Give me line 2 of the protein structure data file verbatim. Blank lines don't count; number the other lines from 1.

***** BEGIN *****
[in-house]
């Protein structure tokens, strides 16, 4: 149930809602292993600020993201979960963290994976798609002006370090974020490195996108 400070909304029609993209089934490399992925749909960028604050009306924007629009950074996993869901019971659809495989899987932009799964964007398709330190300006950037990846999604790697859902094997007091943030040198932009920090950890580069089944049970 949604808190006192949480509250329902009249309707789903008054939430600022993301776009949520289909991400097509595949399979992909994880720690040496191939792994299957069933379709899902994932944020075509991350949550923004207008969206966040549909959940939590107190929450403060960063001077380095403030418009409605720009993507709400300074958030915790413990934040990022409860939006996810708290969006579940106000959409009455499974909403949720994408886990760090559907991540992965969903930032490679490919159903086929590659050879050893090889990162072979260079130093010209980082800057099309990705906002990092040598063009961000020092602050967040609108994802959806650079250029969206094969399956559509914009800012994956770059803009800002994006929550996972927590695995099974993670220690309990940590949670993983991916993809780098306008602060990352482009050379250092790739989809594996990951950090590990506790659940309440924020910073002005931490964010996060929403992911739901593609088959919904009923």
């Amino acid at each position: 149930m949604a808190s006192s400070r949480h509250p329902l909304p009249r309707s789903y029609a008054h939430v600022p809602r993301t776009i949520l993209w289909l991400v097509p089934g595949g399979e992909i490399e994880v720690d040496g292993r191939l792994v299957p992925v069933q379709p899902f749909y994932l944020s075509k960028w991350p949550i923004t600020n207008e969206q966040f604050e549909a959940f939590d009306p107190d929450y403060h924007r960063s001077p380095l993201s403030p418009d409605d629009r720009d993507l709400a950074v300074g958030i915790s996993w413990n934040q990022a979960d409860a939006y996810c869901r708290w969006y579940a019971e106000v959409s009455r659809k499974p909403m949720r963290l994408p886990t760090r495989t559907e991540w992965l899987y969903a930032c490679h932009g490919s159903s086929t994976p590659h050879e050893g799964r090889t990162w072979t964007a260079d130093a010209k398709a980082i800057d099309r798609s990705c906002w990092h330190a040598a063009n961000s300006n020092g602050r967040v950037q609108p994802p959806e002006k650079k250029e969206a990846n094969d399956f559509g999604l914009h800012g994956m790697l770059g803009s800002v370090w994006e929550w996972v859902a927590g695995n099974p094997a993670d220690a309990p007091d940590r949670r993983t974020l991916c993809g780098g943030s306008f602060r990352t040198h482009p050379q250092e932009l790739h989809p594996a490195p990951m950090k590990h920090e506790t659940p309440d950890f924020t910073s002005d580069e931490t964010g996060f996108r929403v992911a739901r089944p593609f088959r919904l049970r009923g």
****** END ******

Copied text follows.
């Protein structure tokens, strides 16, 4: 149930809602292993600020993201979960963290994976798609002006370090974020490195996108 400070909304029609993209089934490399992925749909960028604050009306924007629009950074996993869901019971659809495989899987932009799964964007398709330190300006950037990846999604790697859902094997007091943030040198932009920090950890580069089944049970 949604808190006192949480509250329902009249309707789903008054939430600022993301776009949520289909991400097509595949399979992909994880720690040496191939792994299957069933379709899902994932944020075509991350949550923004207008969206966040549909959940939590107190929450403060960063001077380095403030418009409605720009993507709400300074958030915790413990934040990022409860939006996810708290969006579940106000959409009455499974909403949720994408886990760090559907991540992965969903930032490679490919159903086929590659050879050893090889990162072979260079130093010209980082800057099309990705906002990092040598063009961000020092602050967040609108994802959806650079250029969206094969399956559509914009800012994956770059803009800002994006929550996972927590695995099974993670220690309990940590949670993983991916993809780098306008602060990352482009050379250092790739989809594996990951950090590990506790659940309440924020910073002005931490964010996060929403992911739901593609088959919904009923």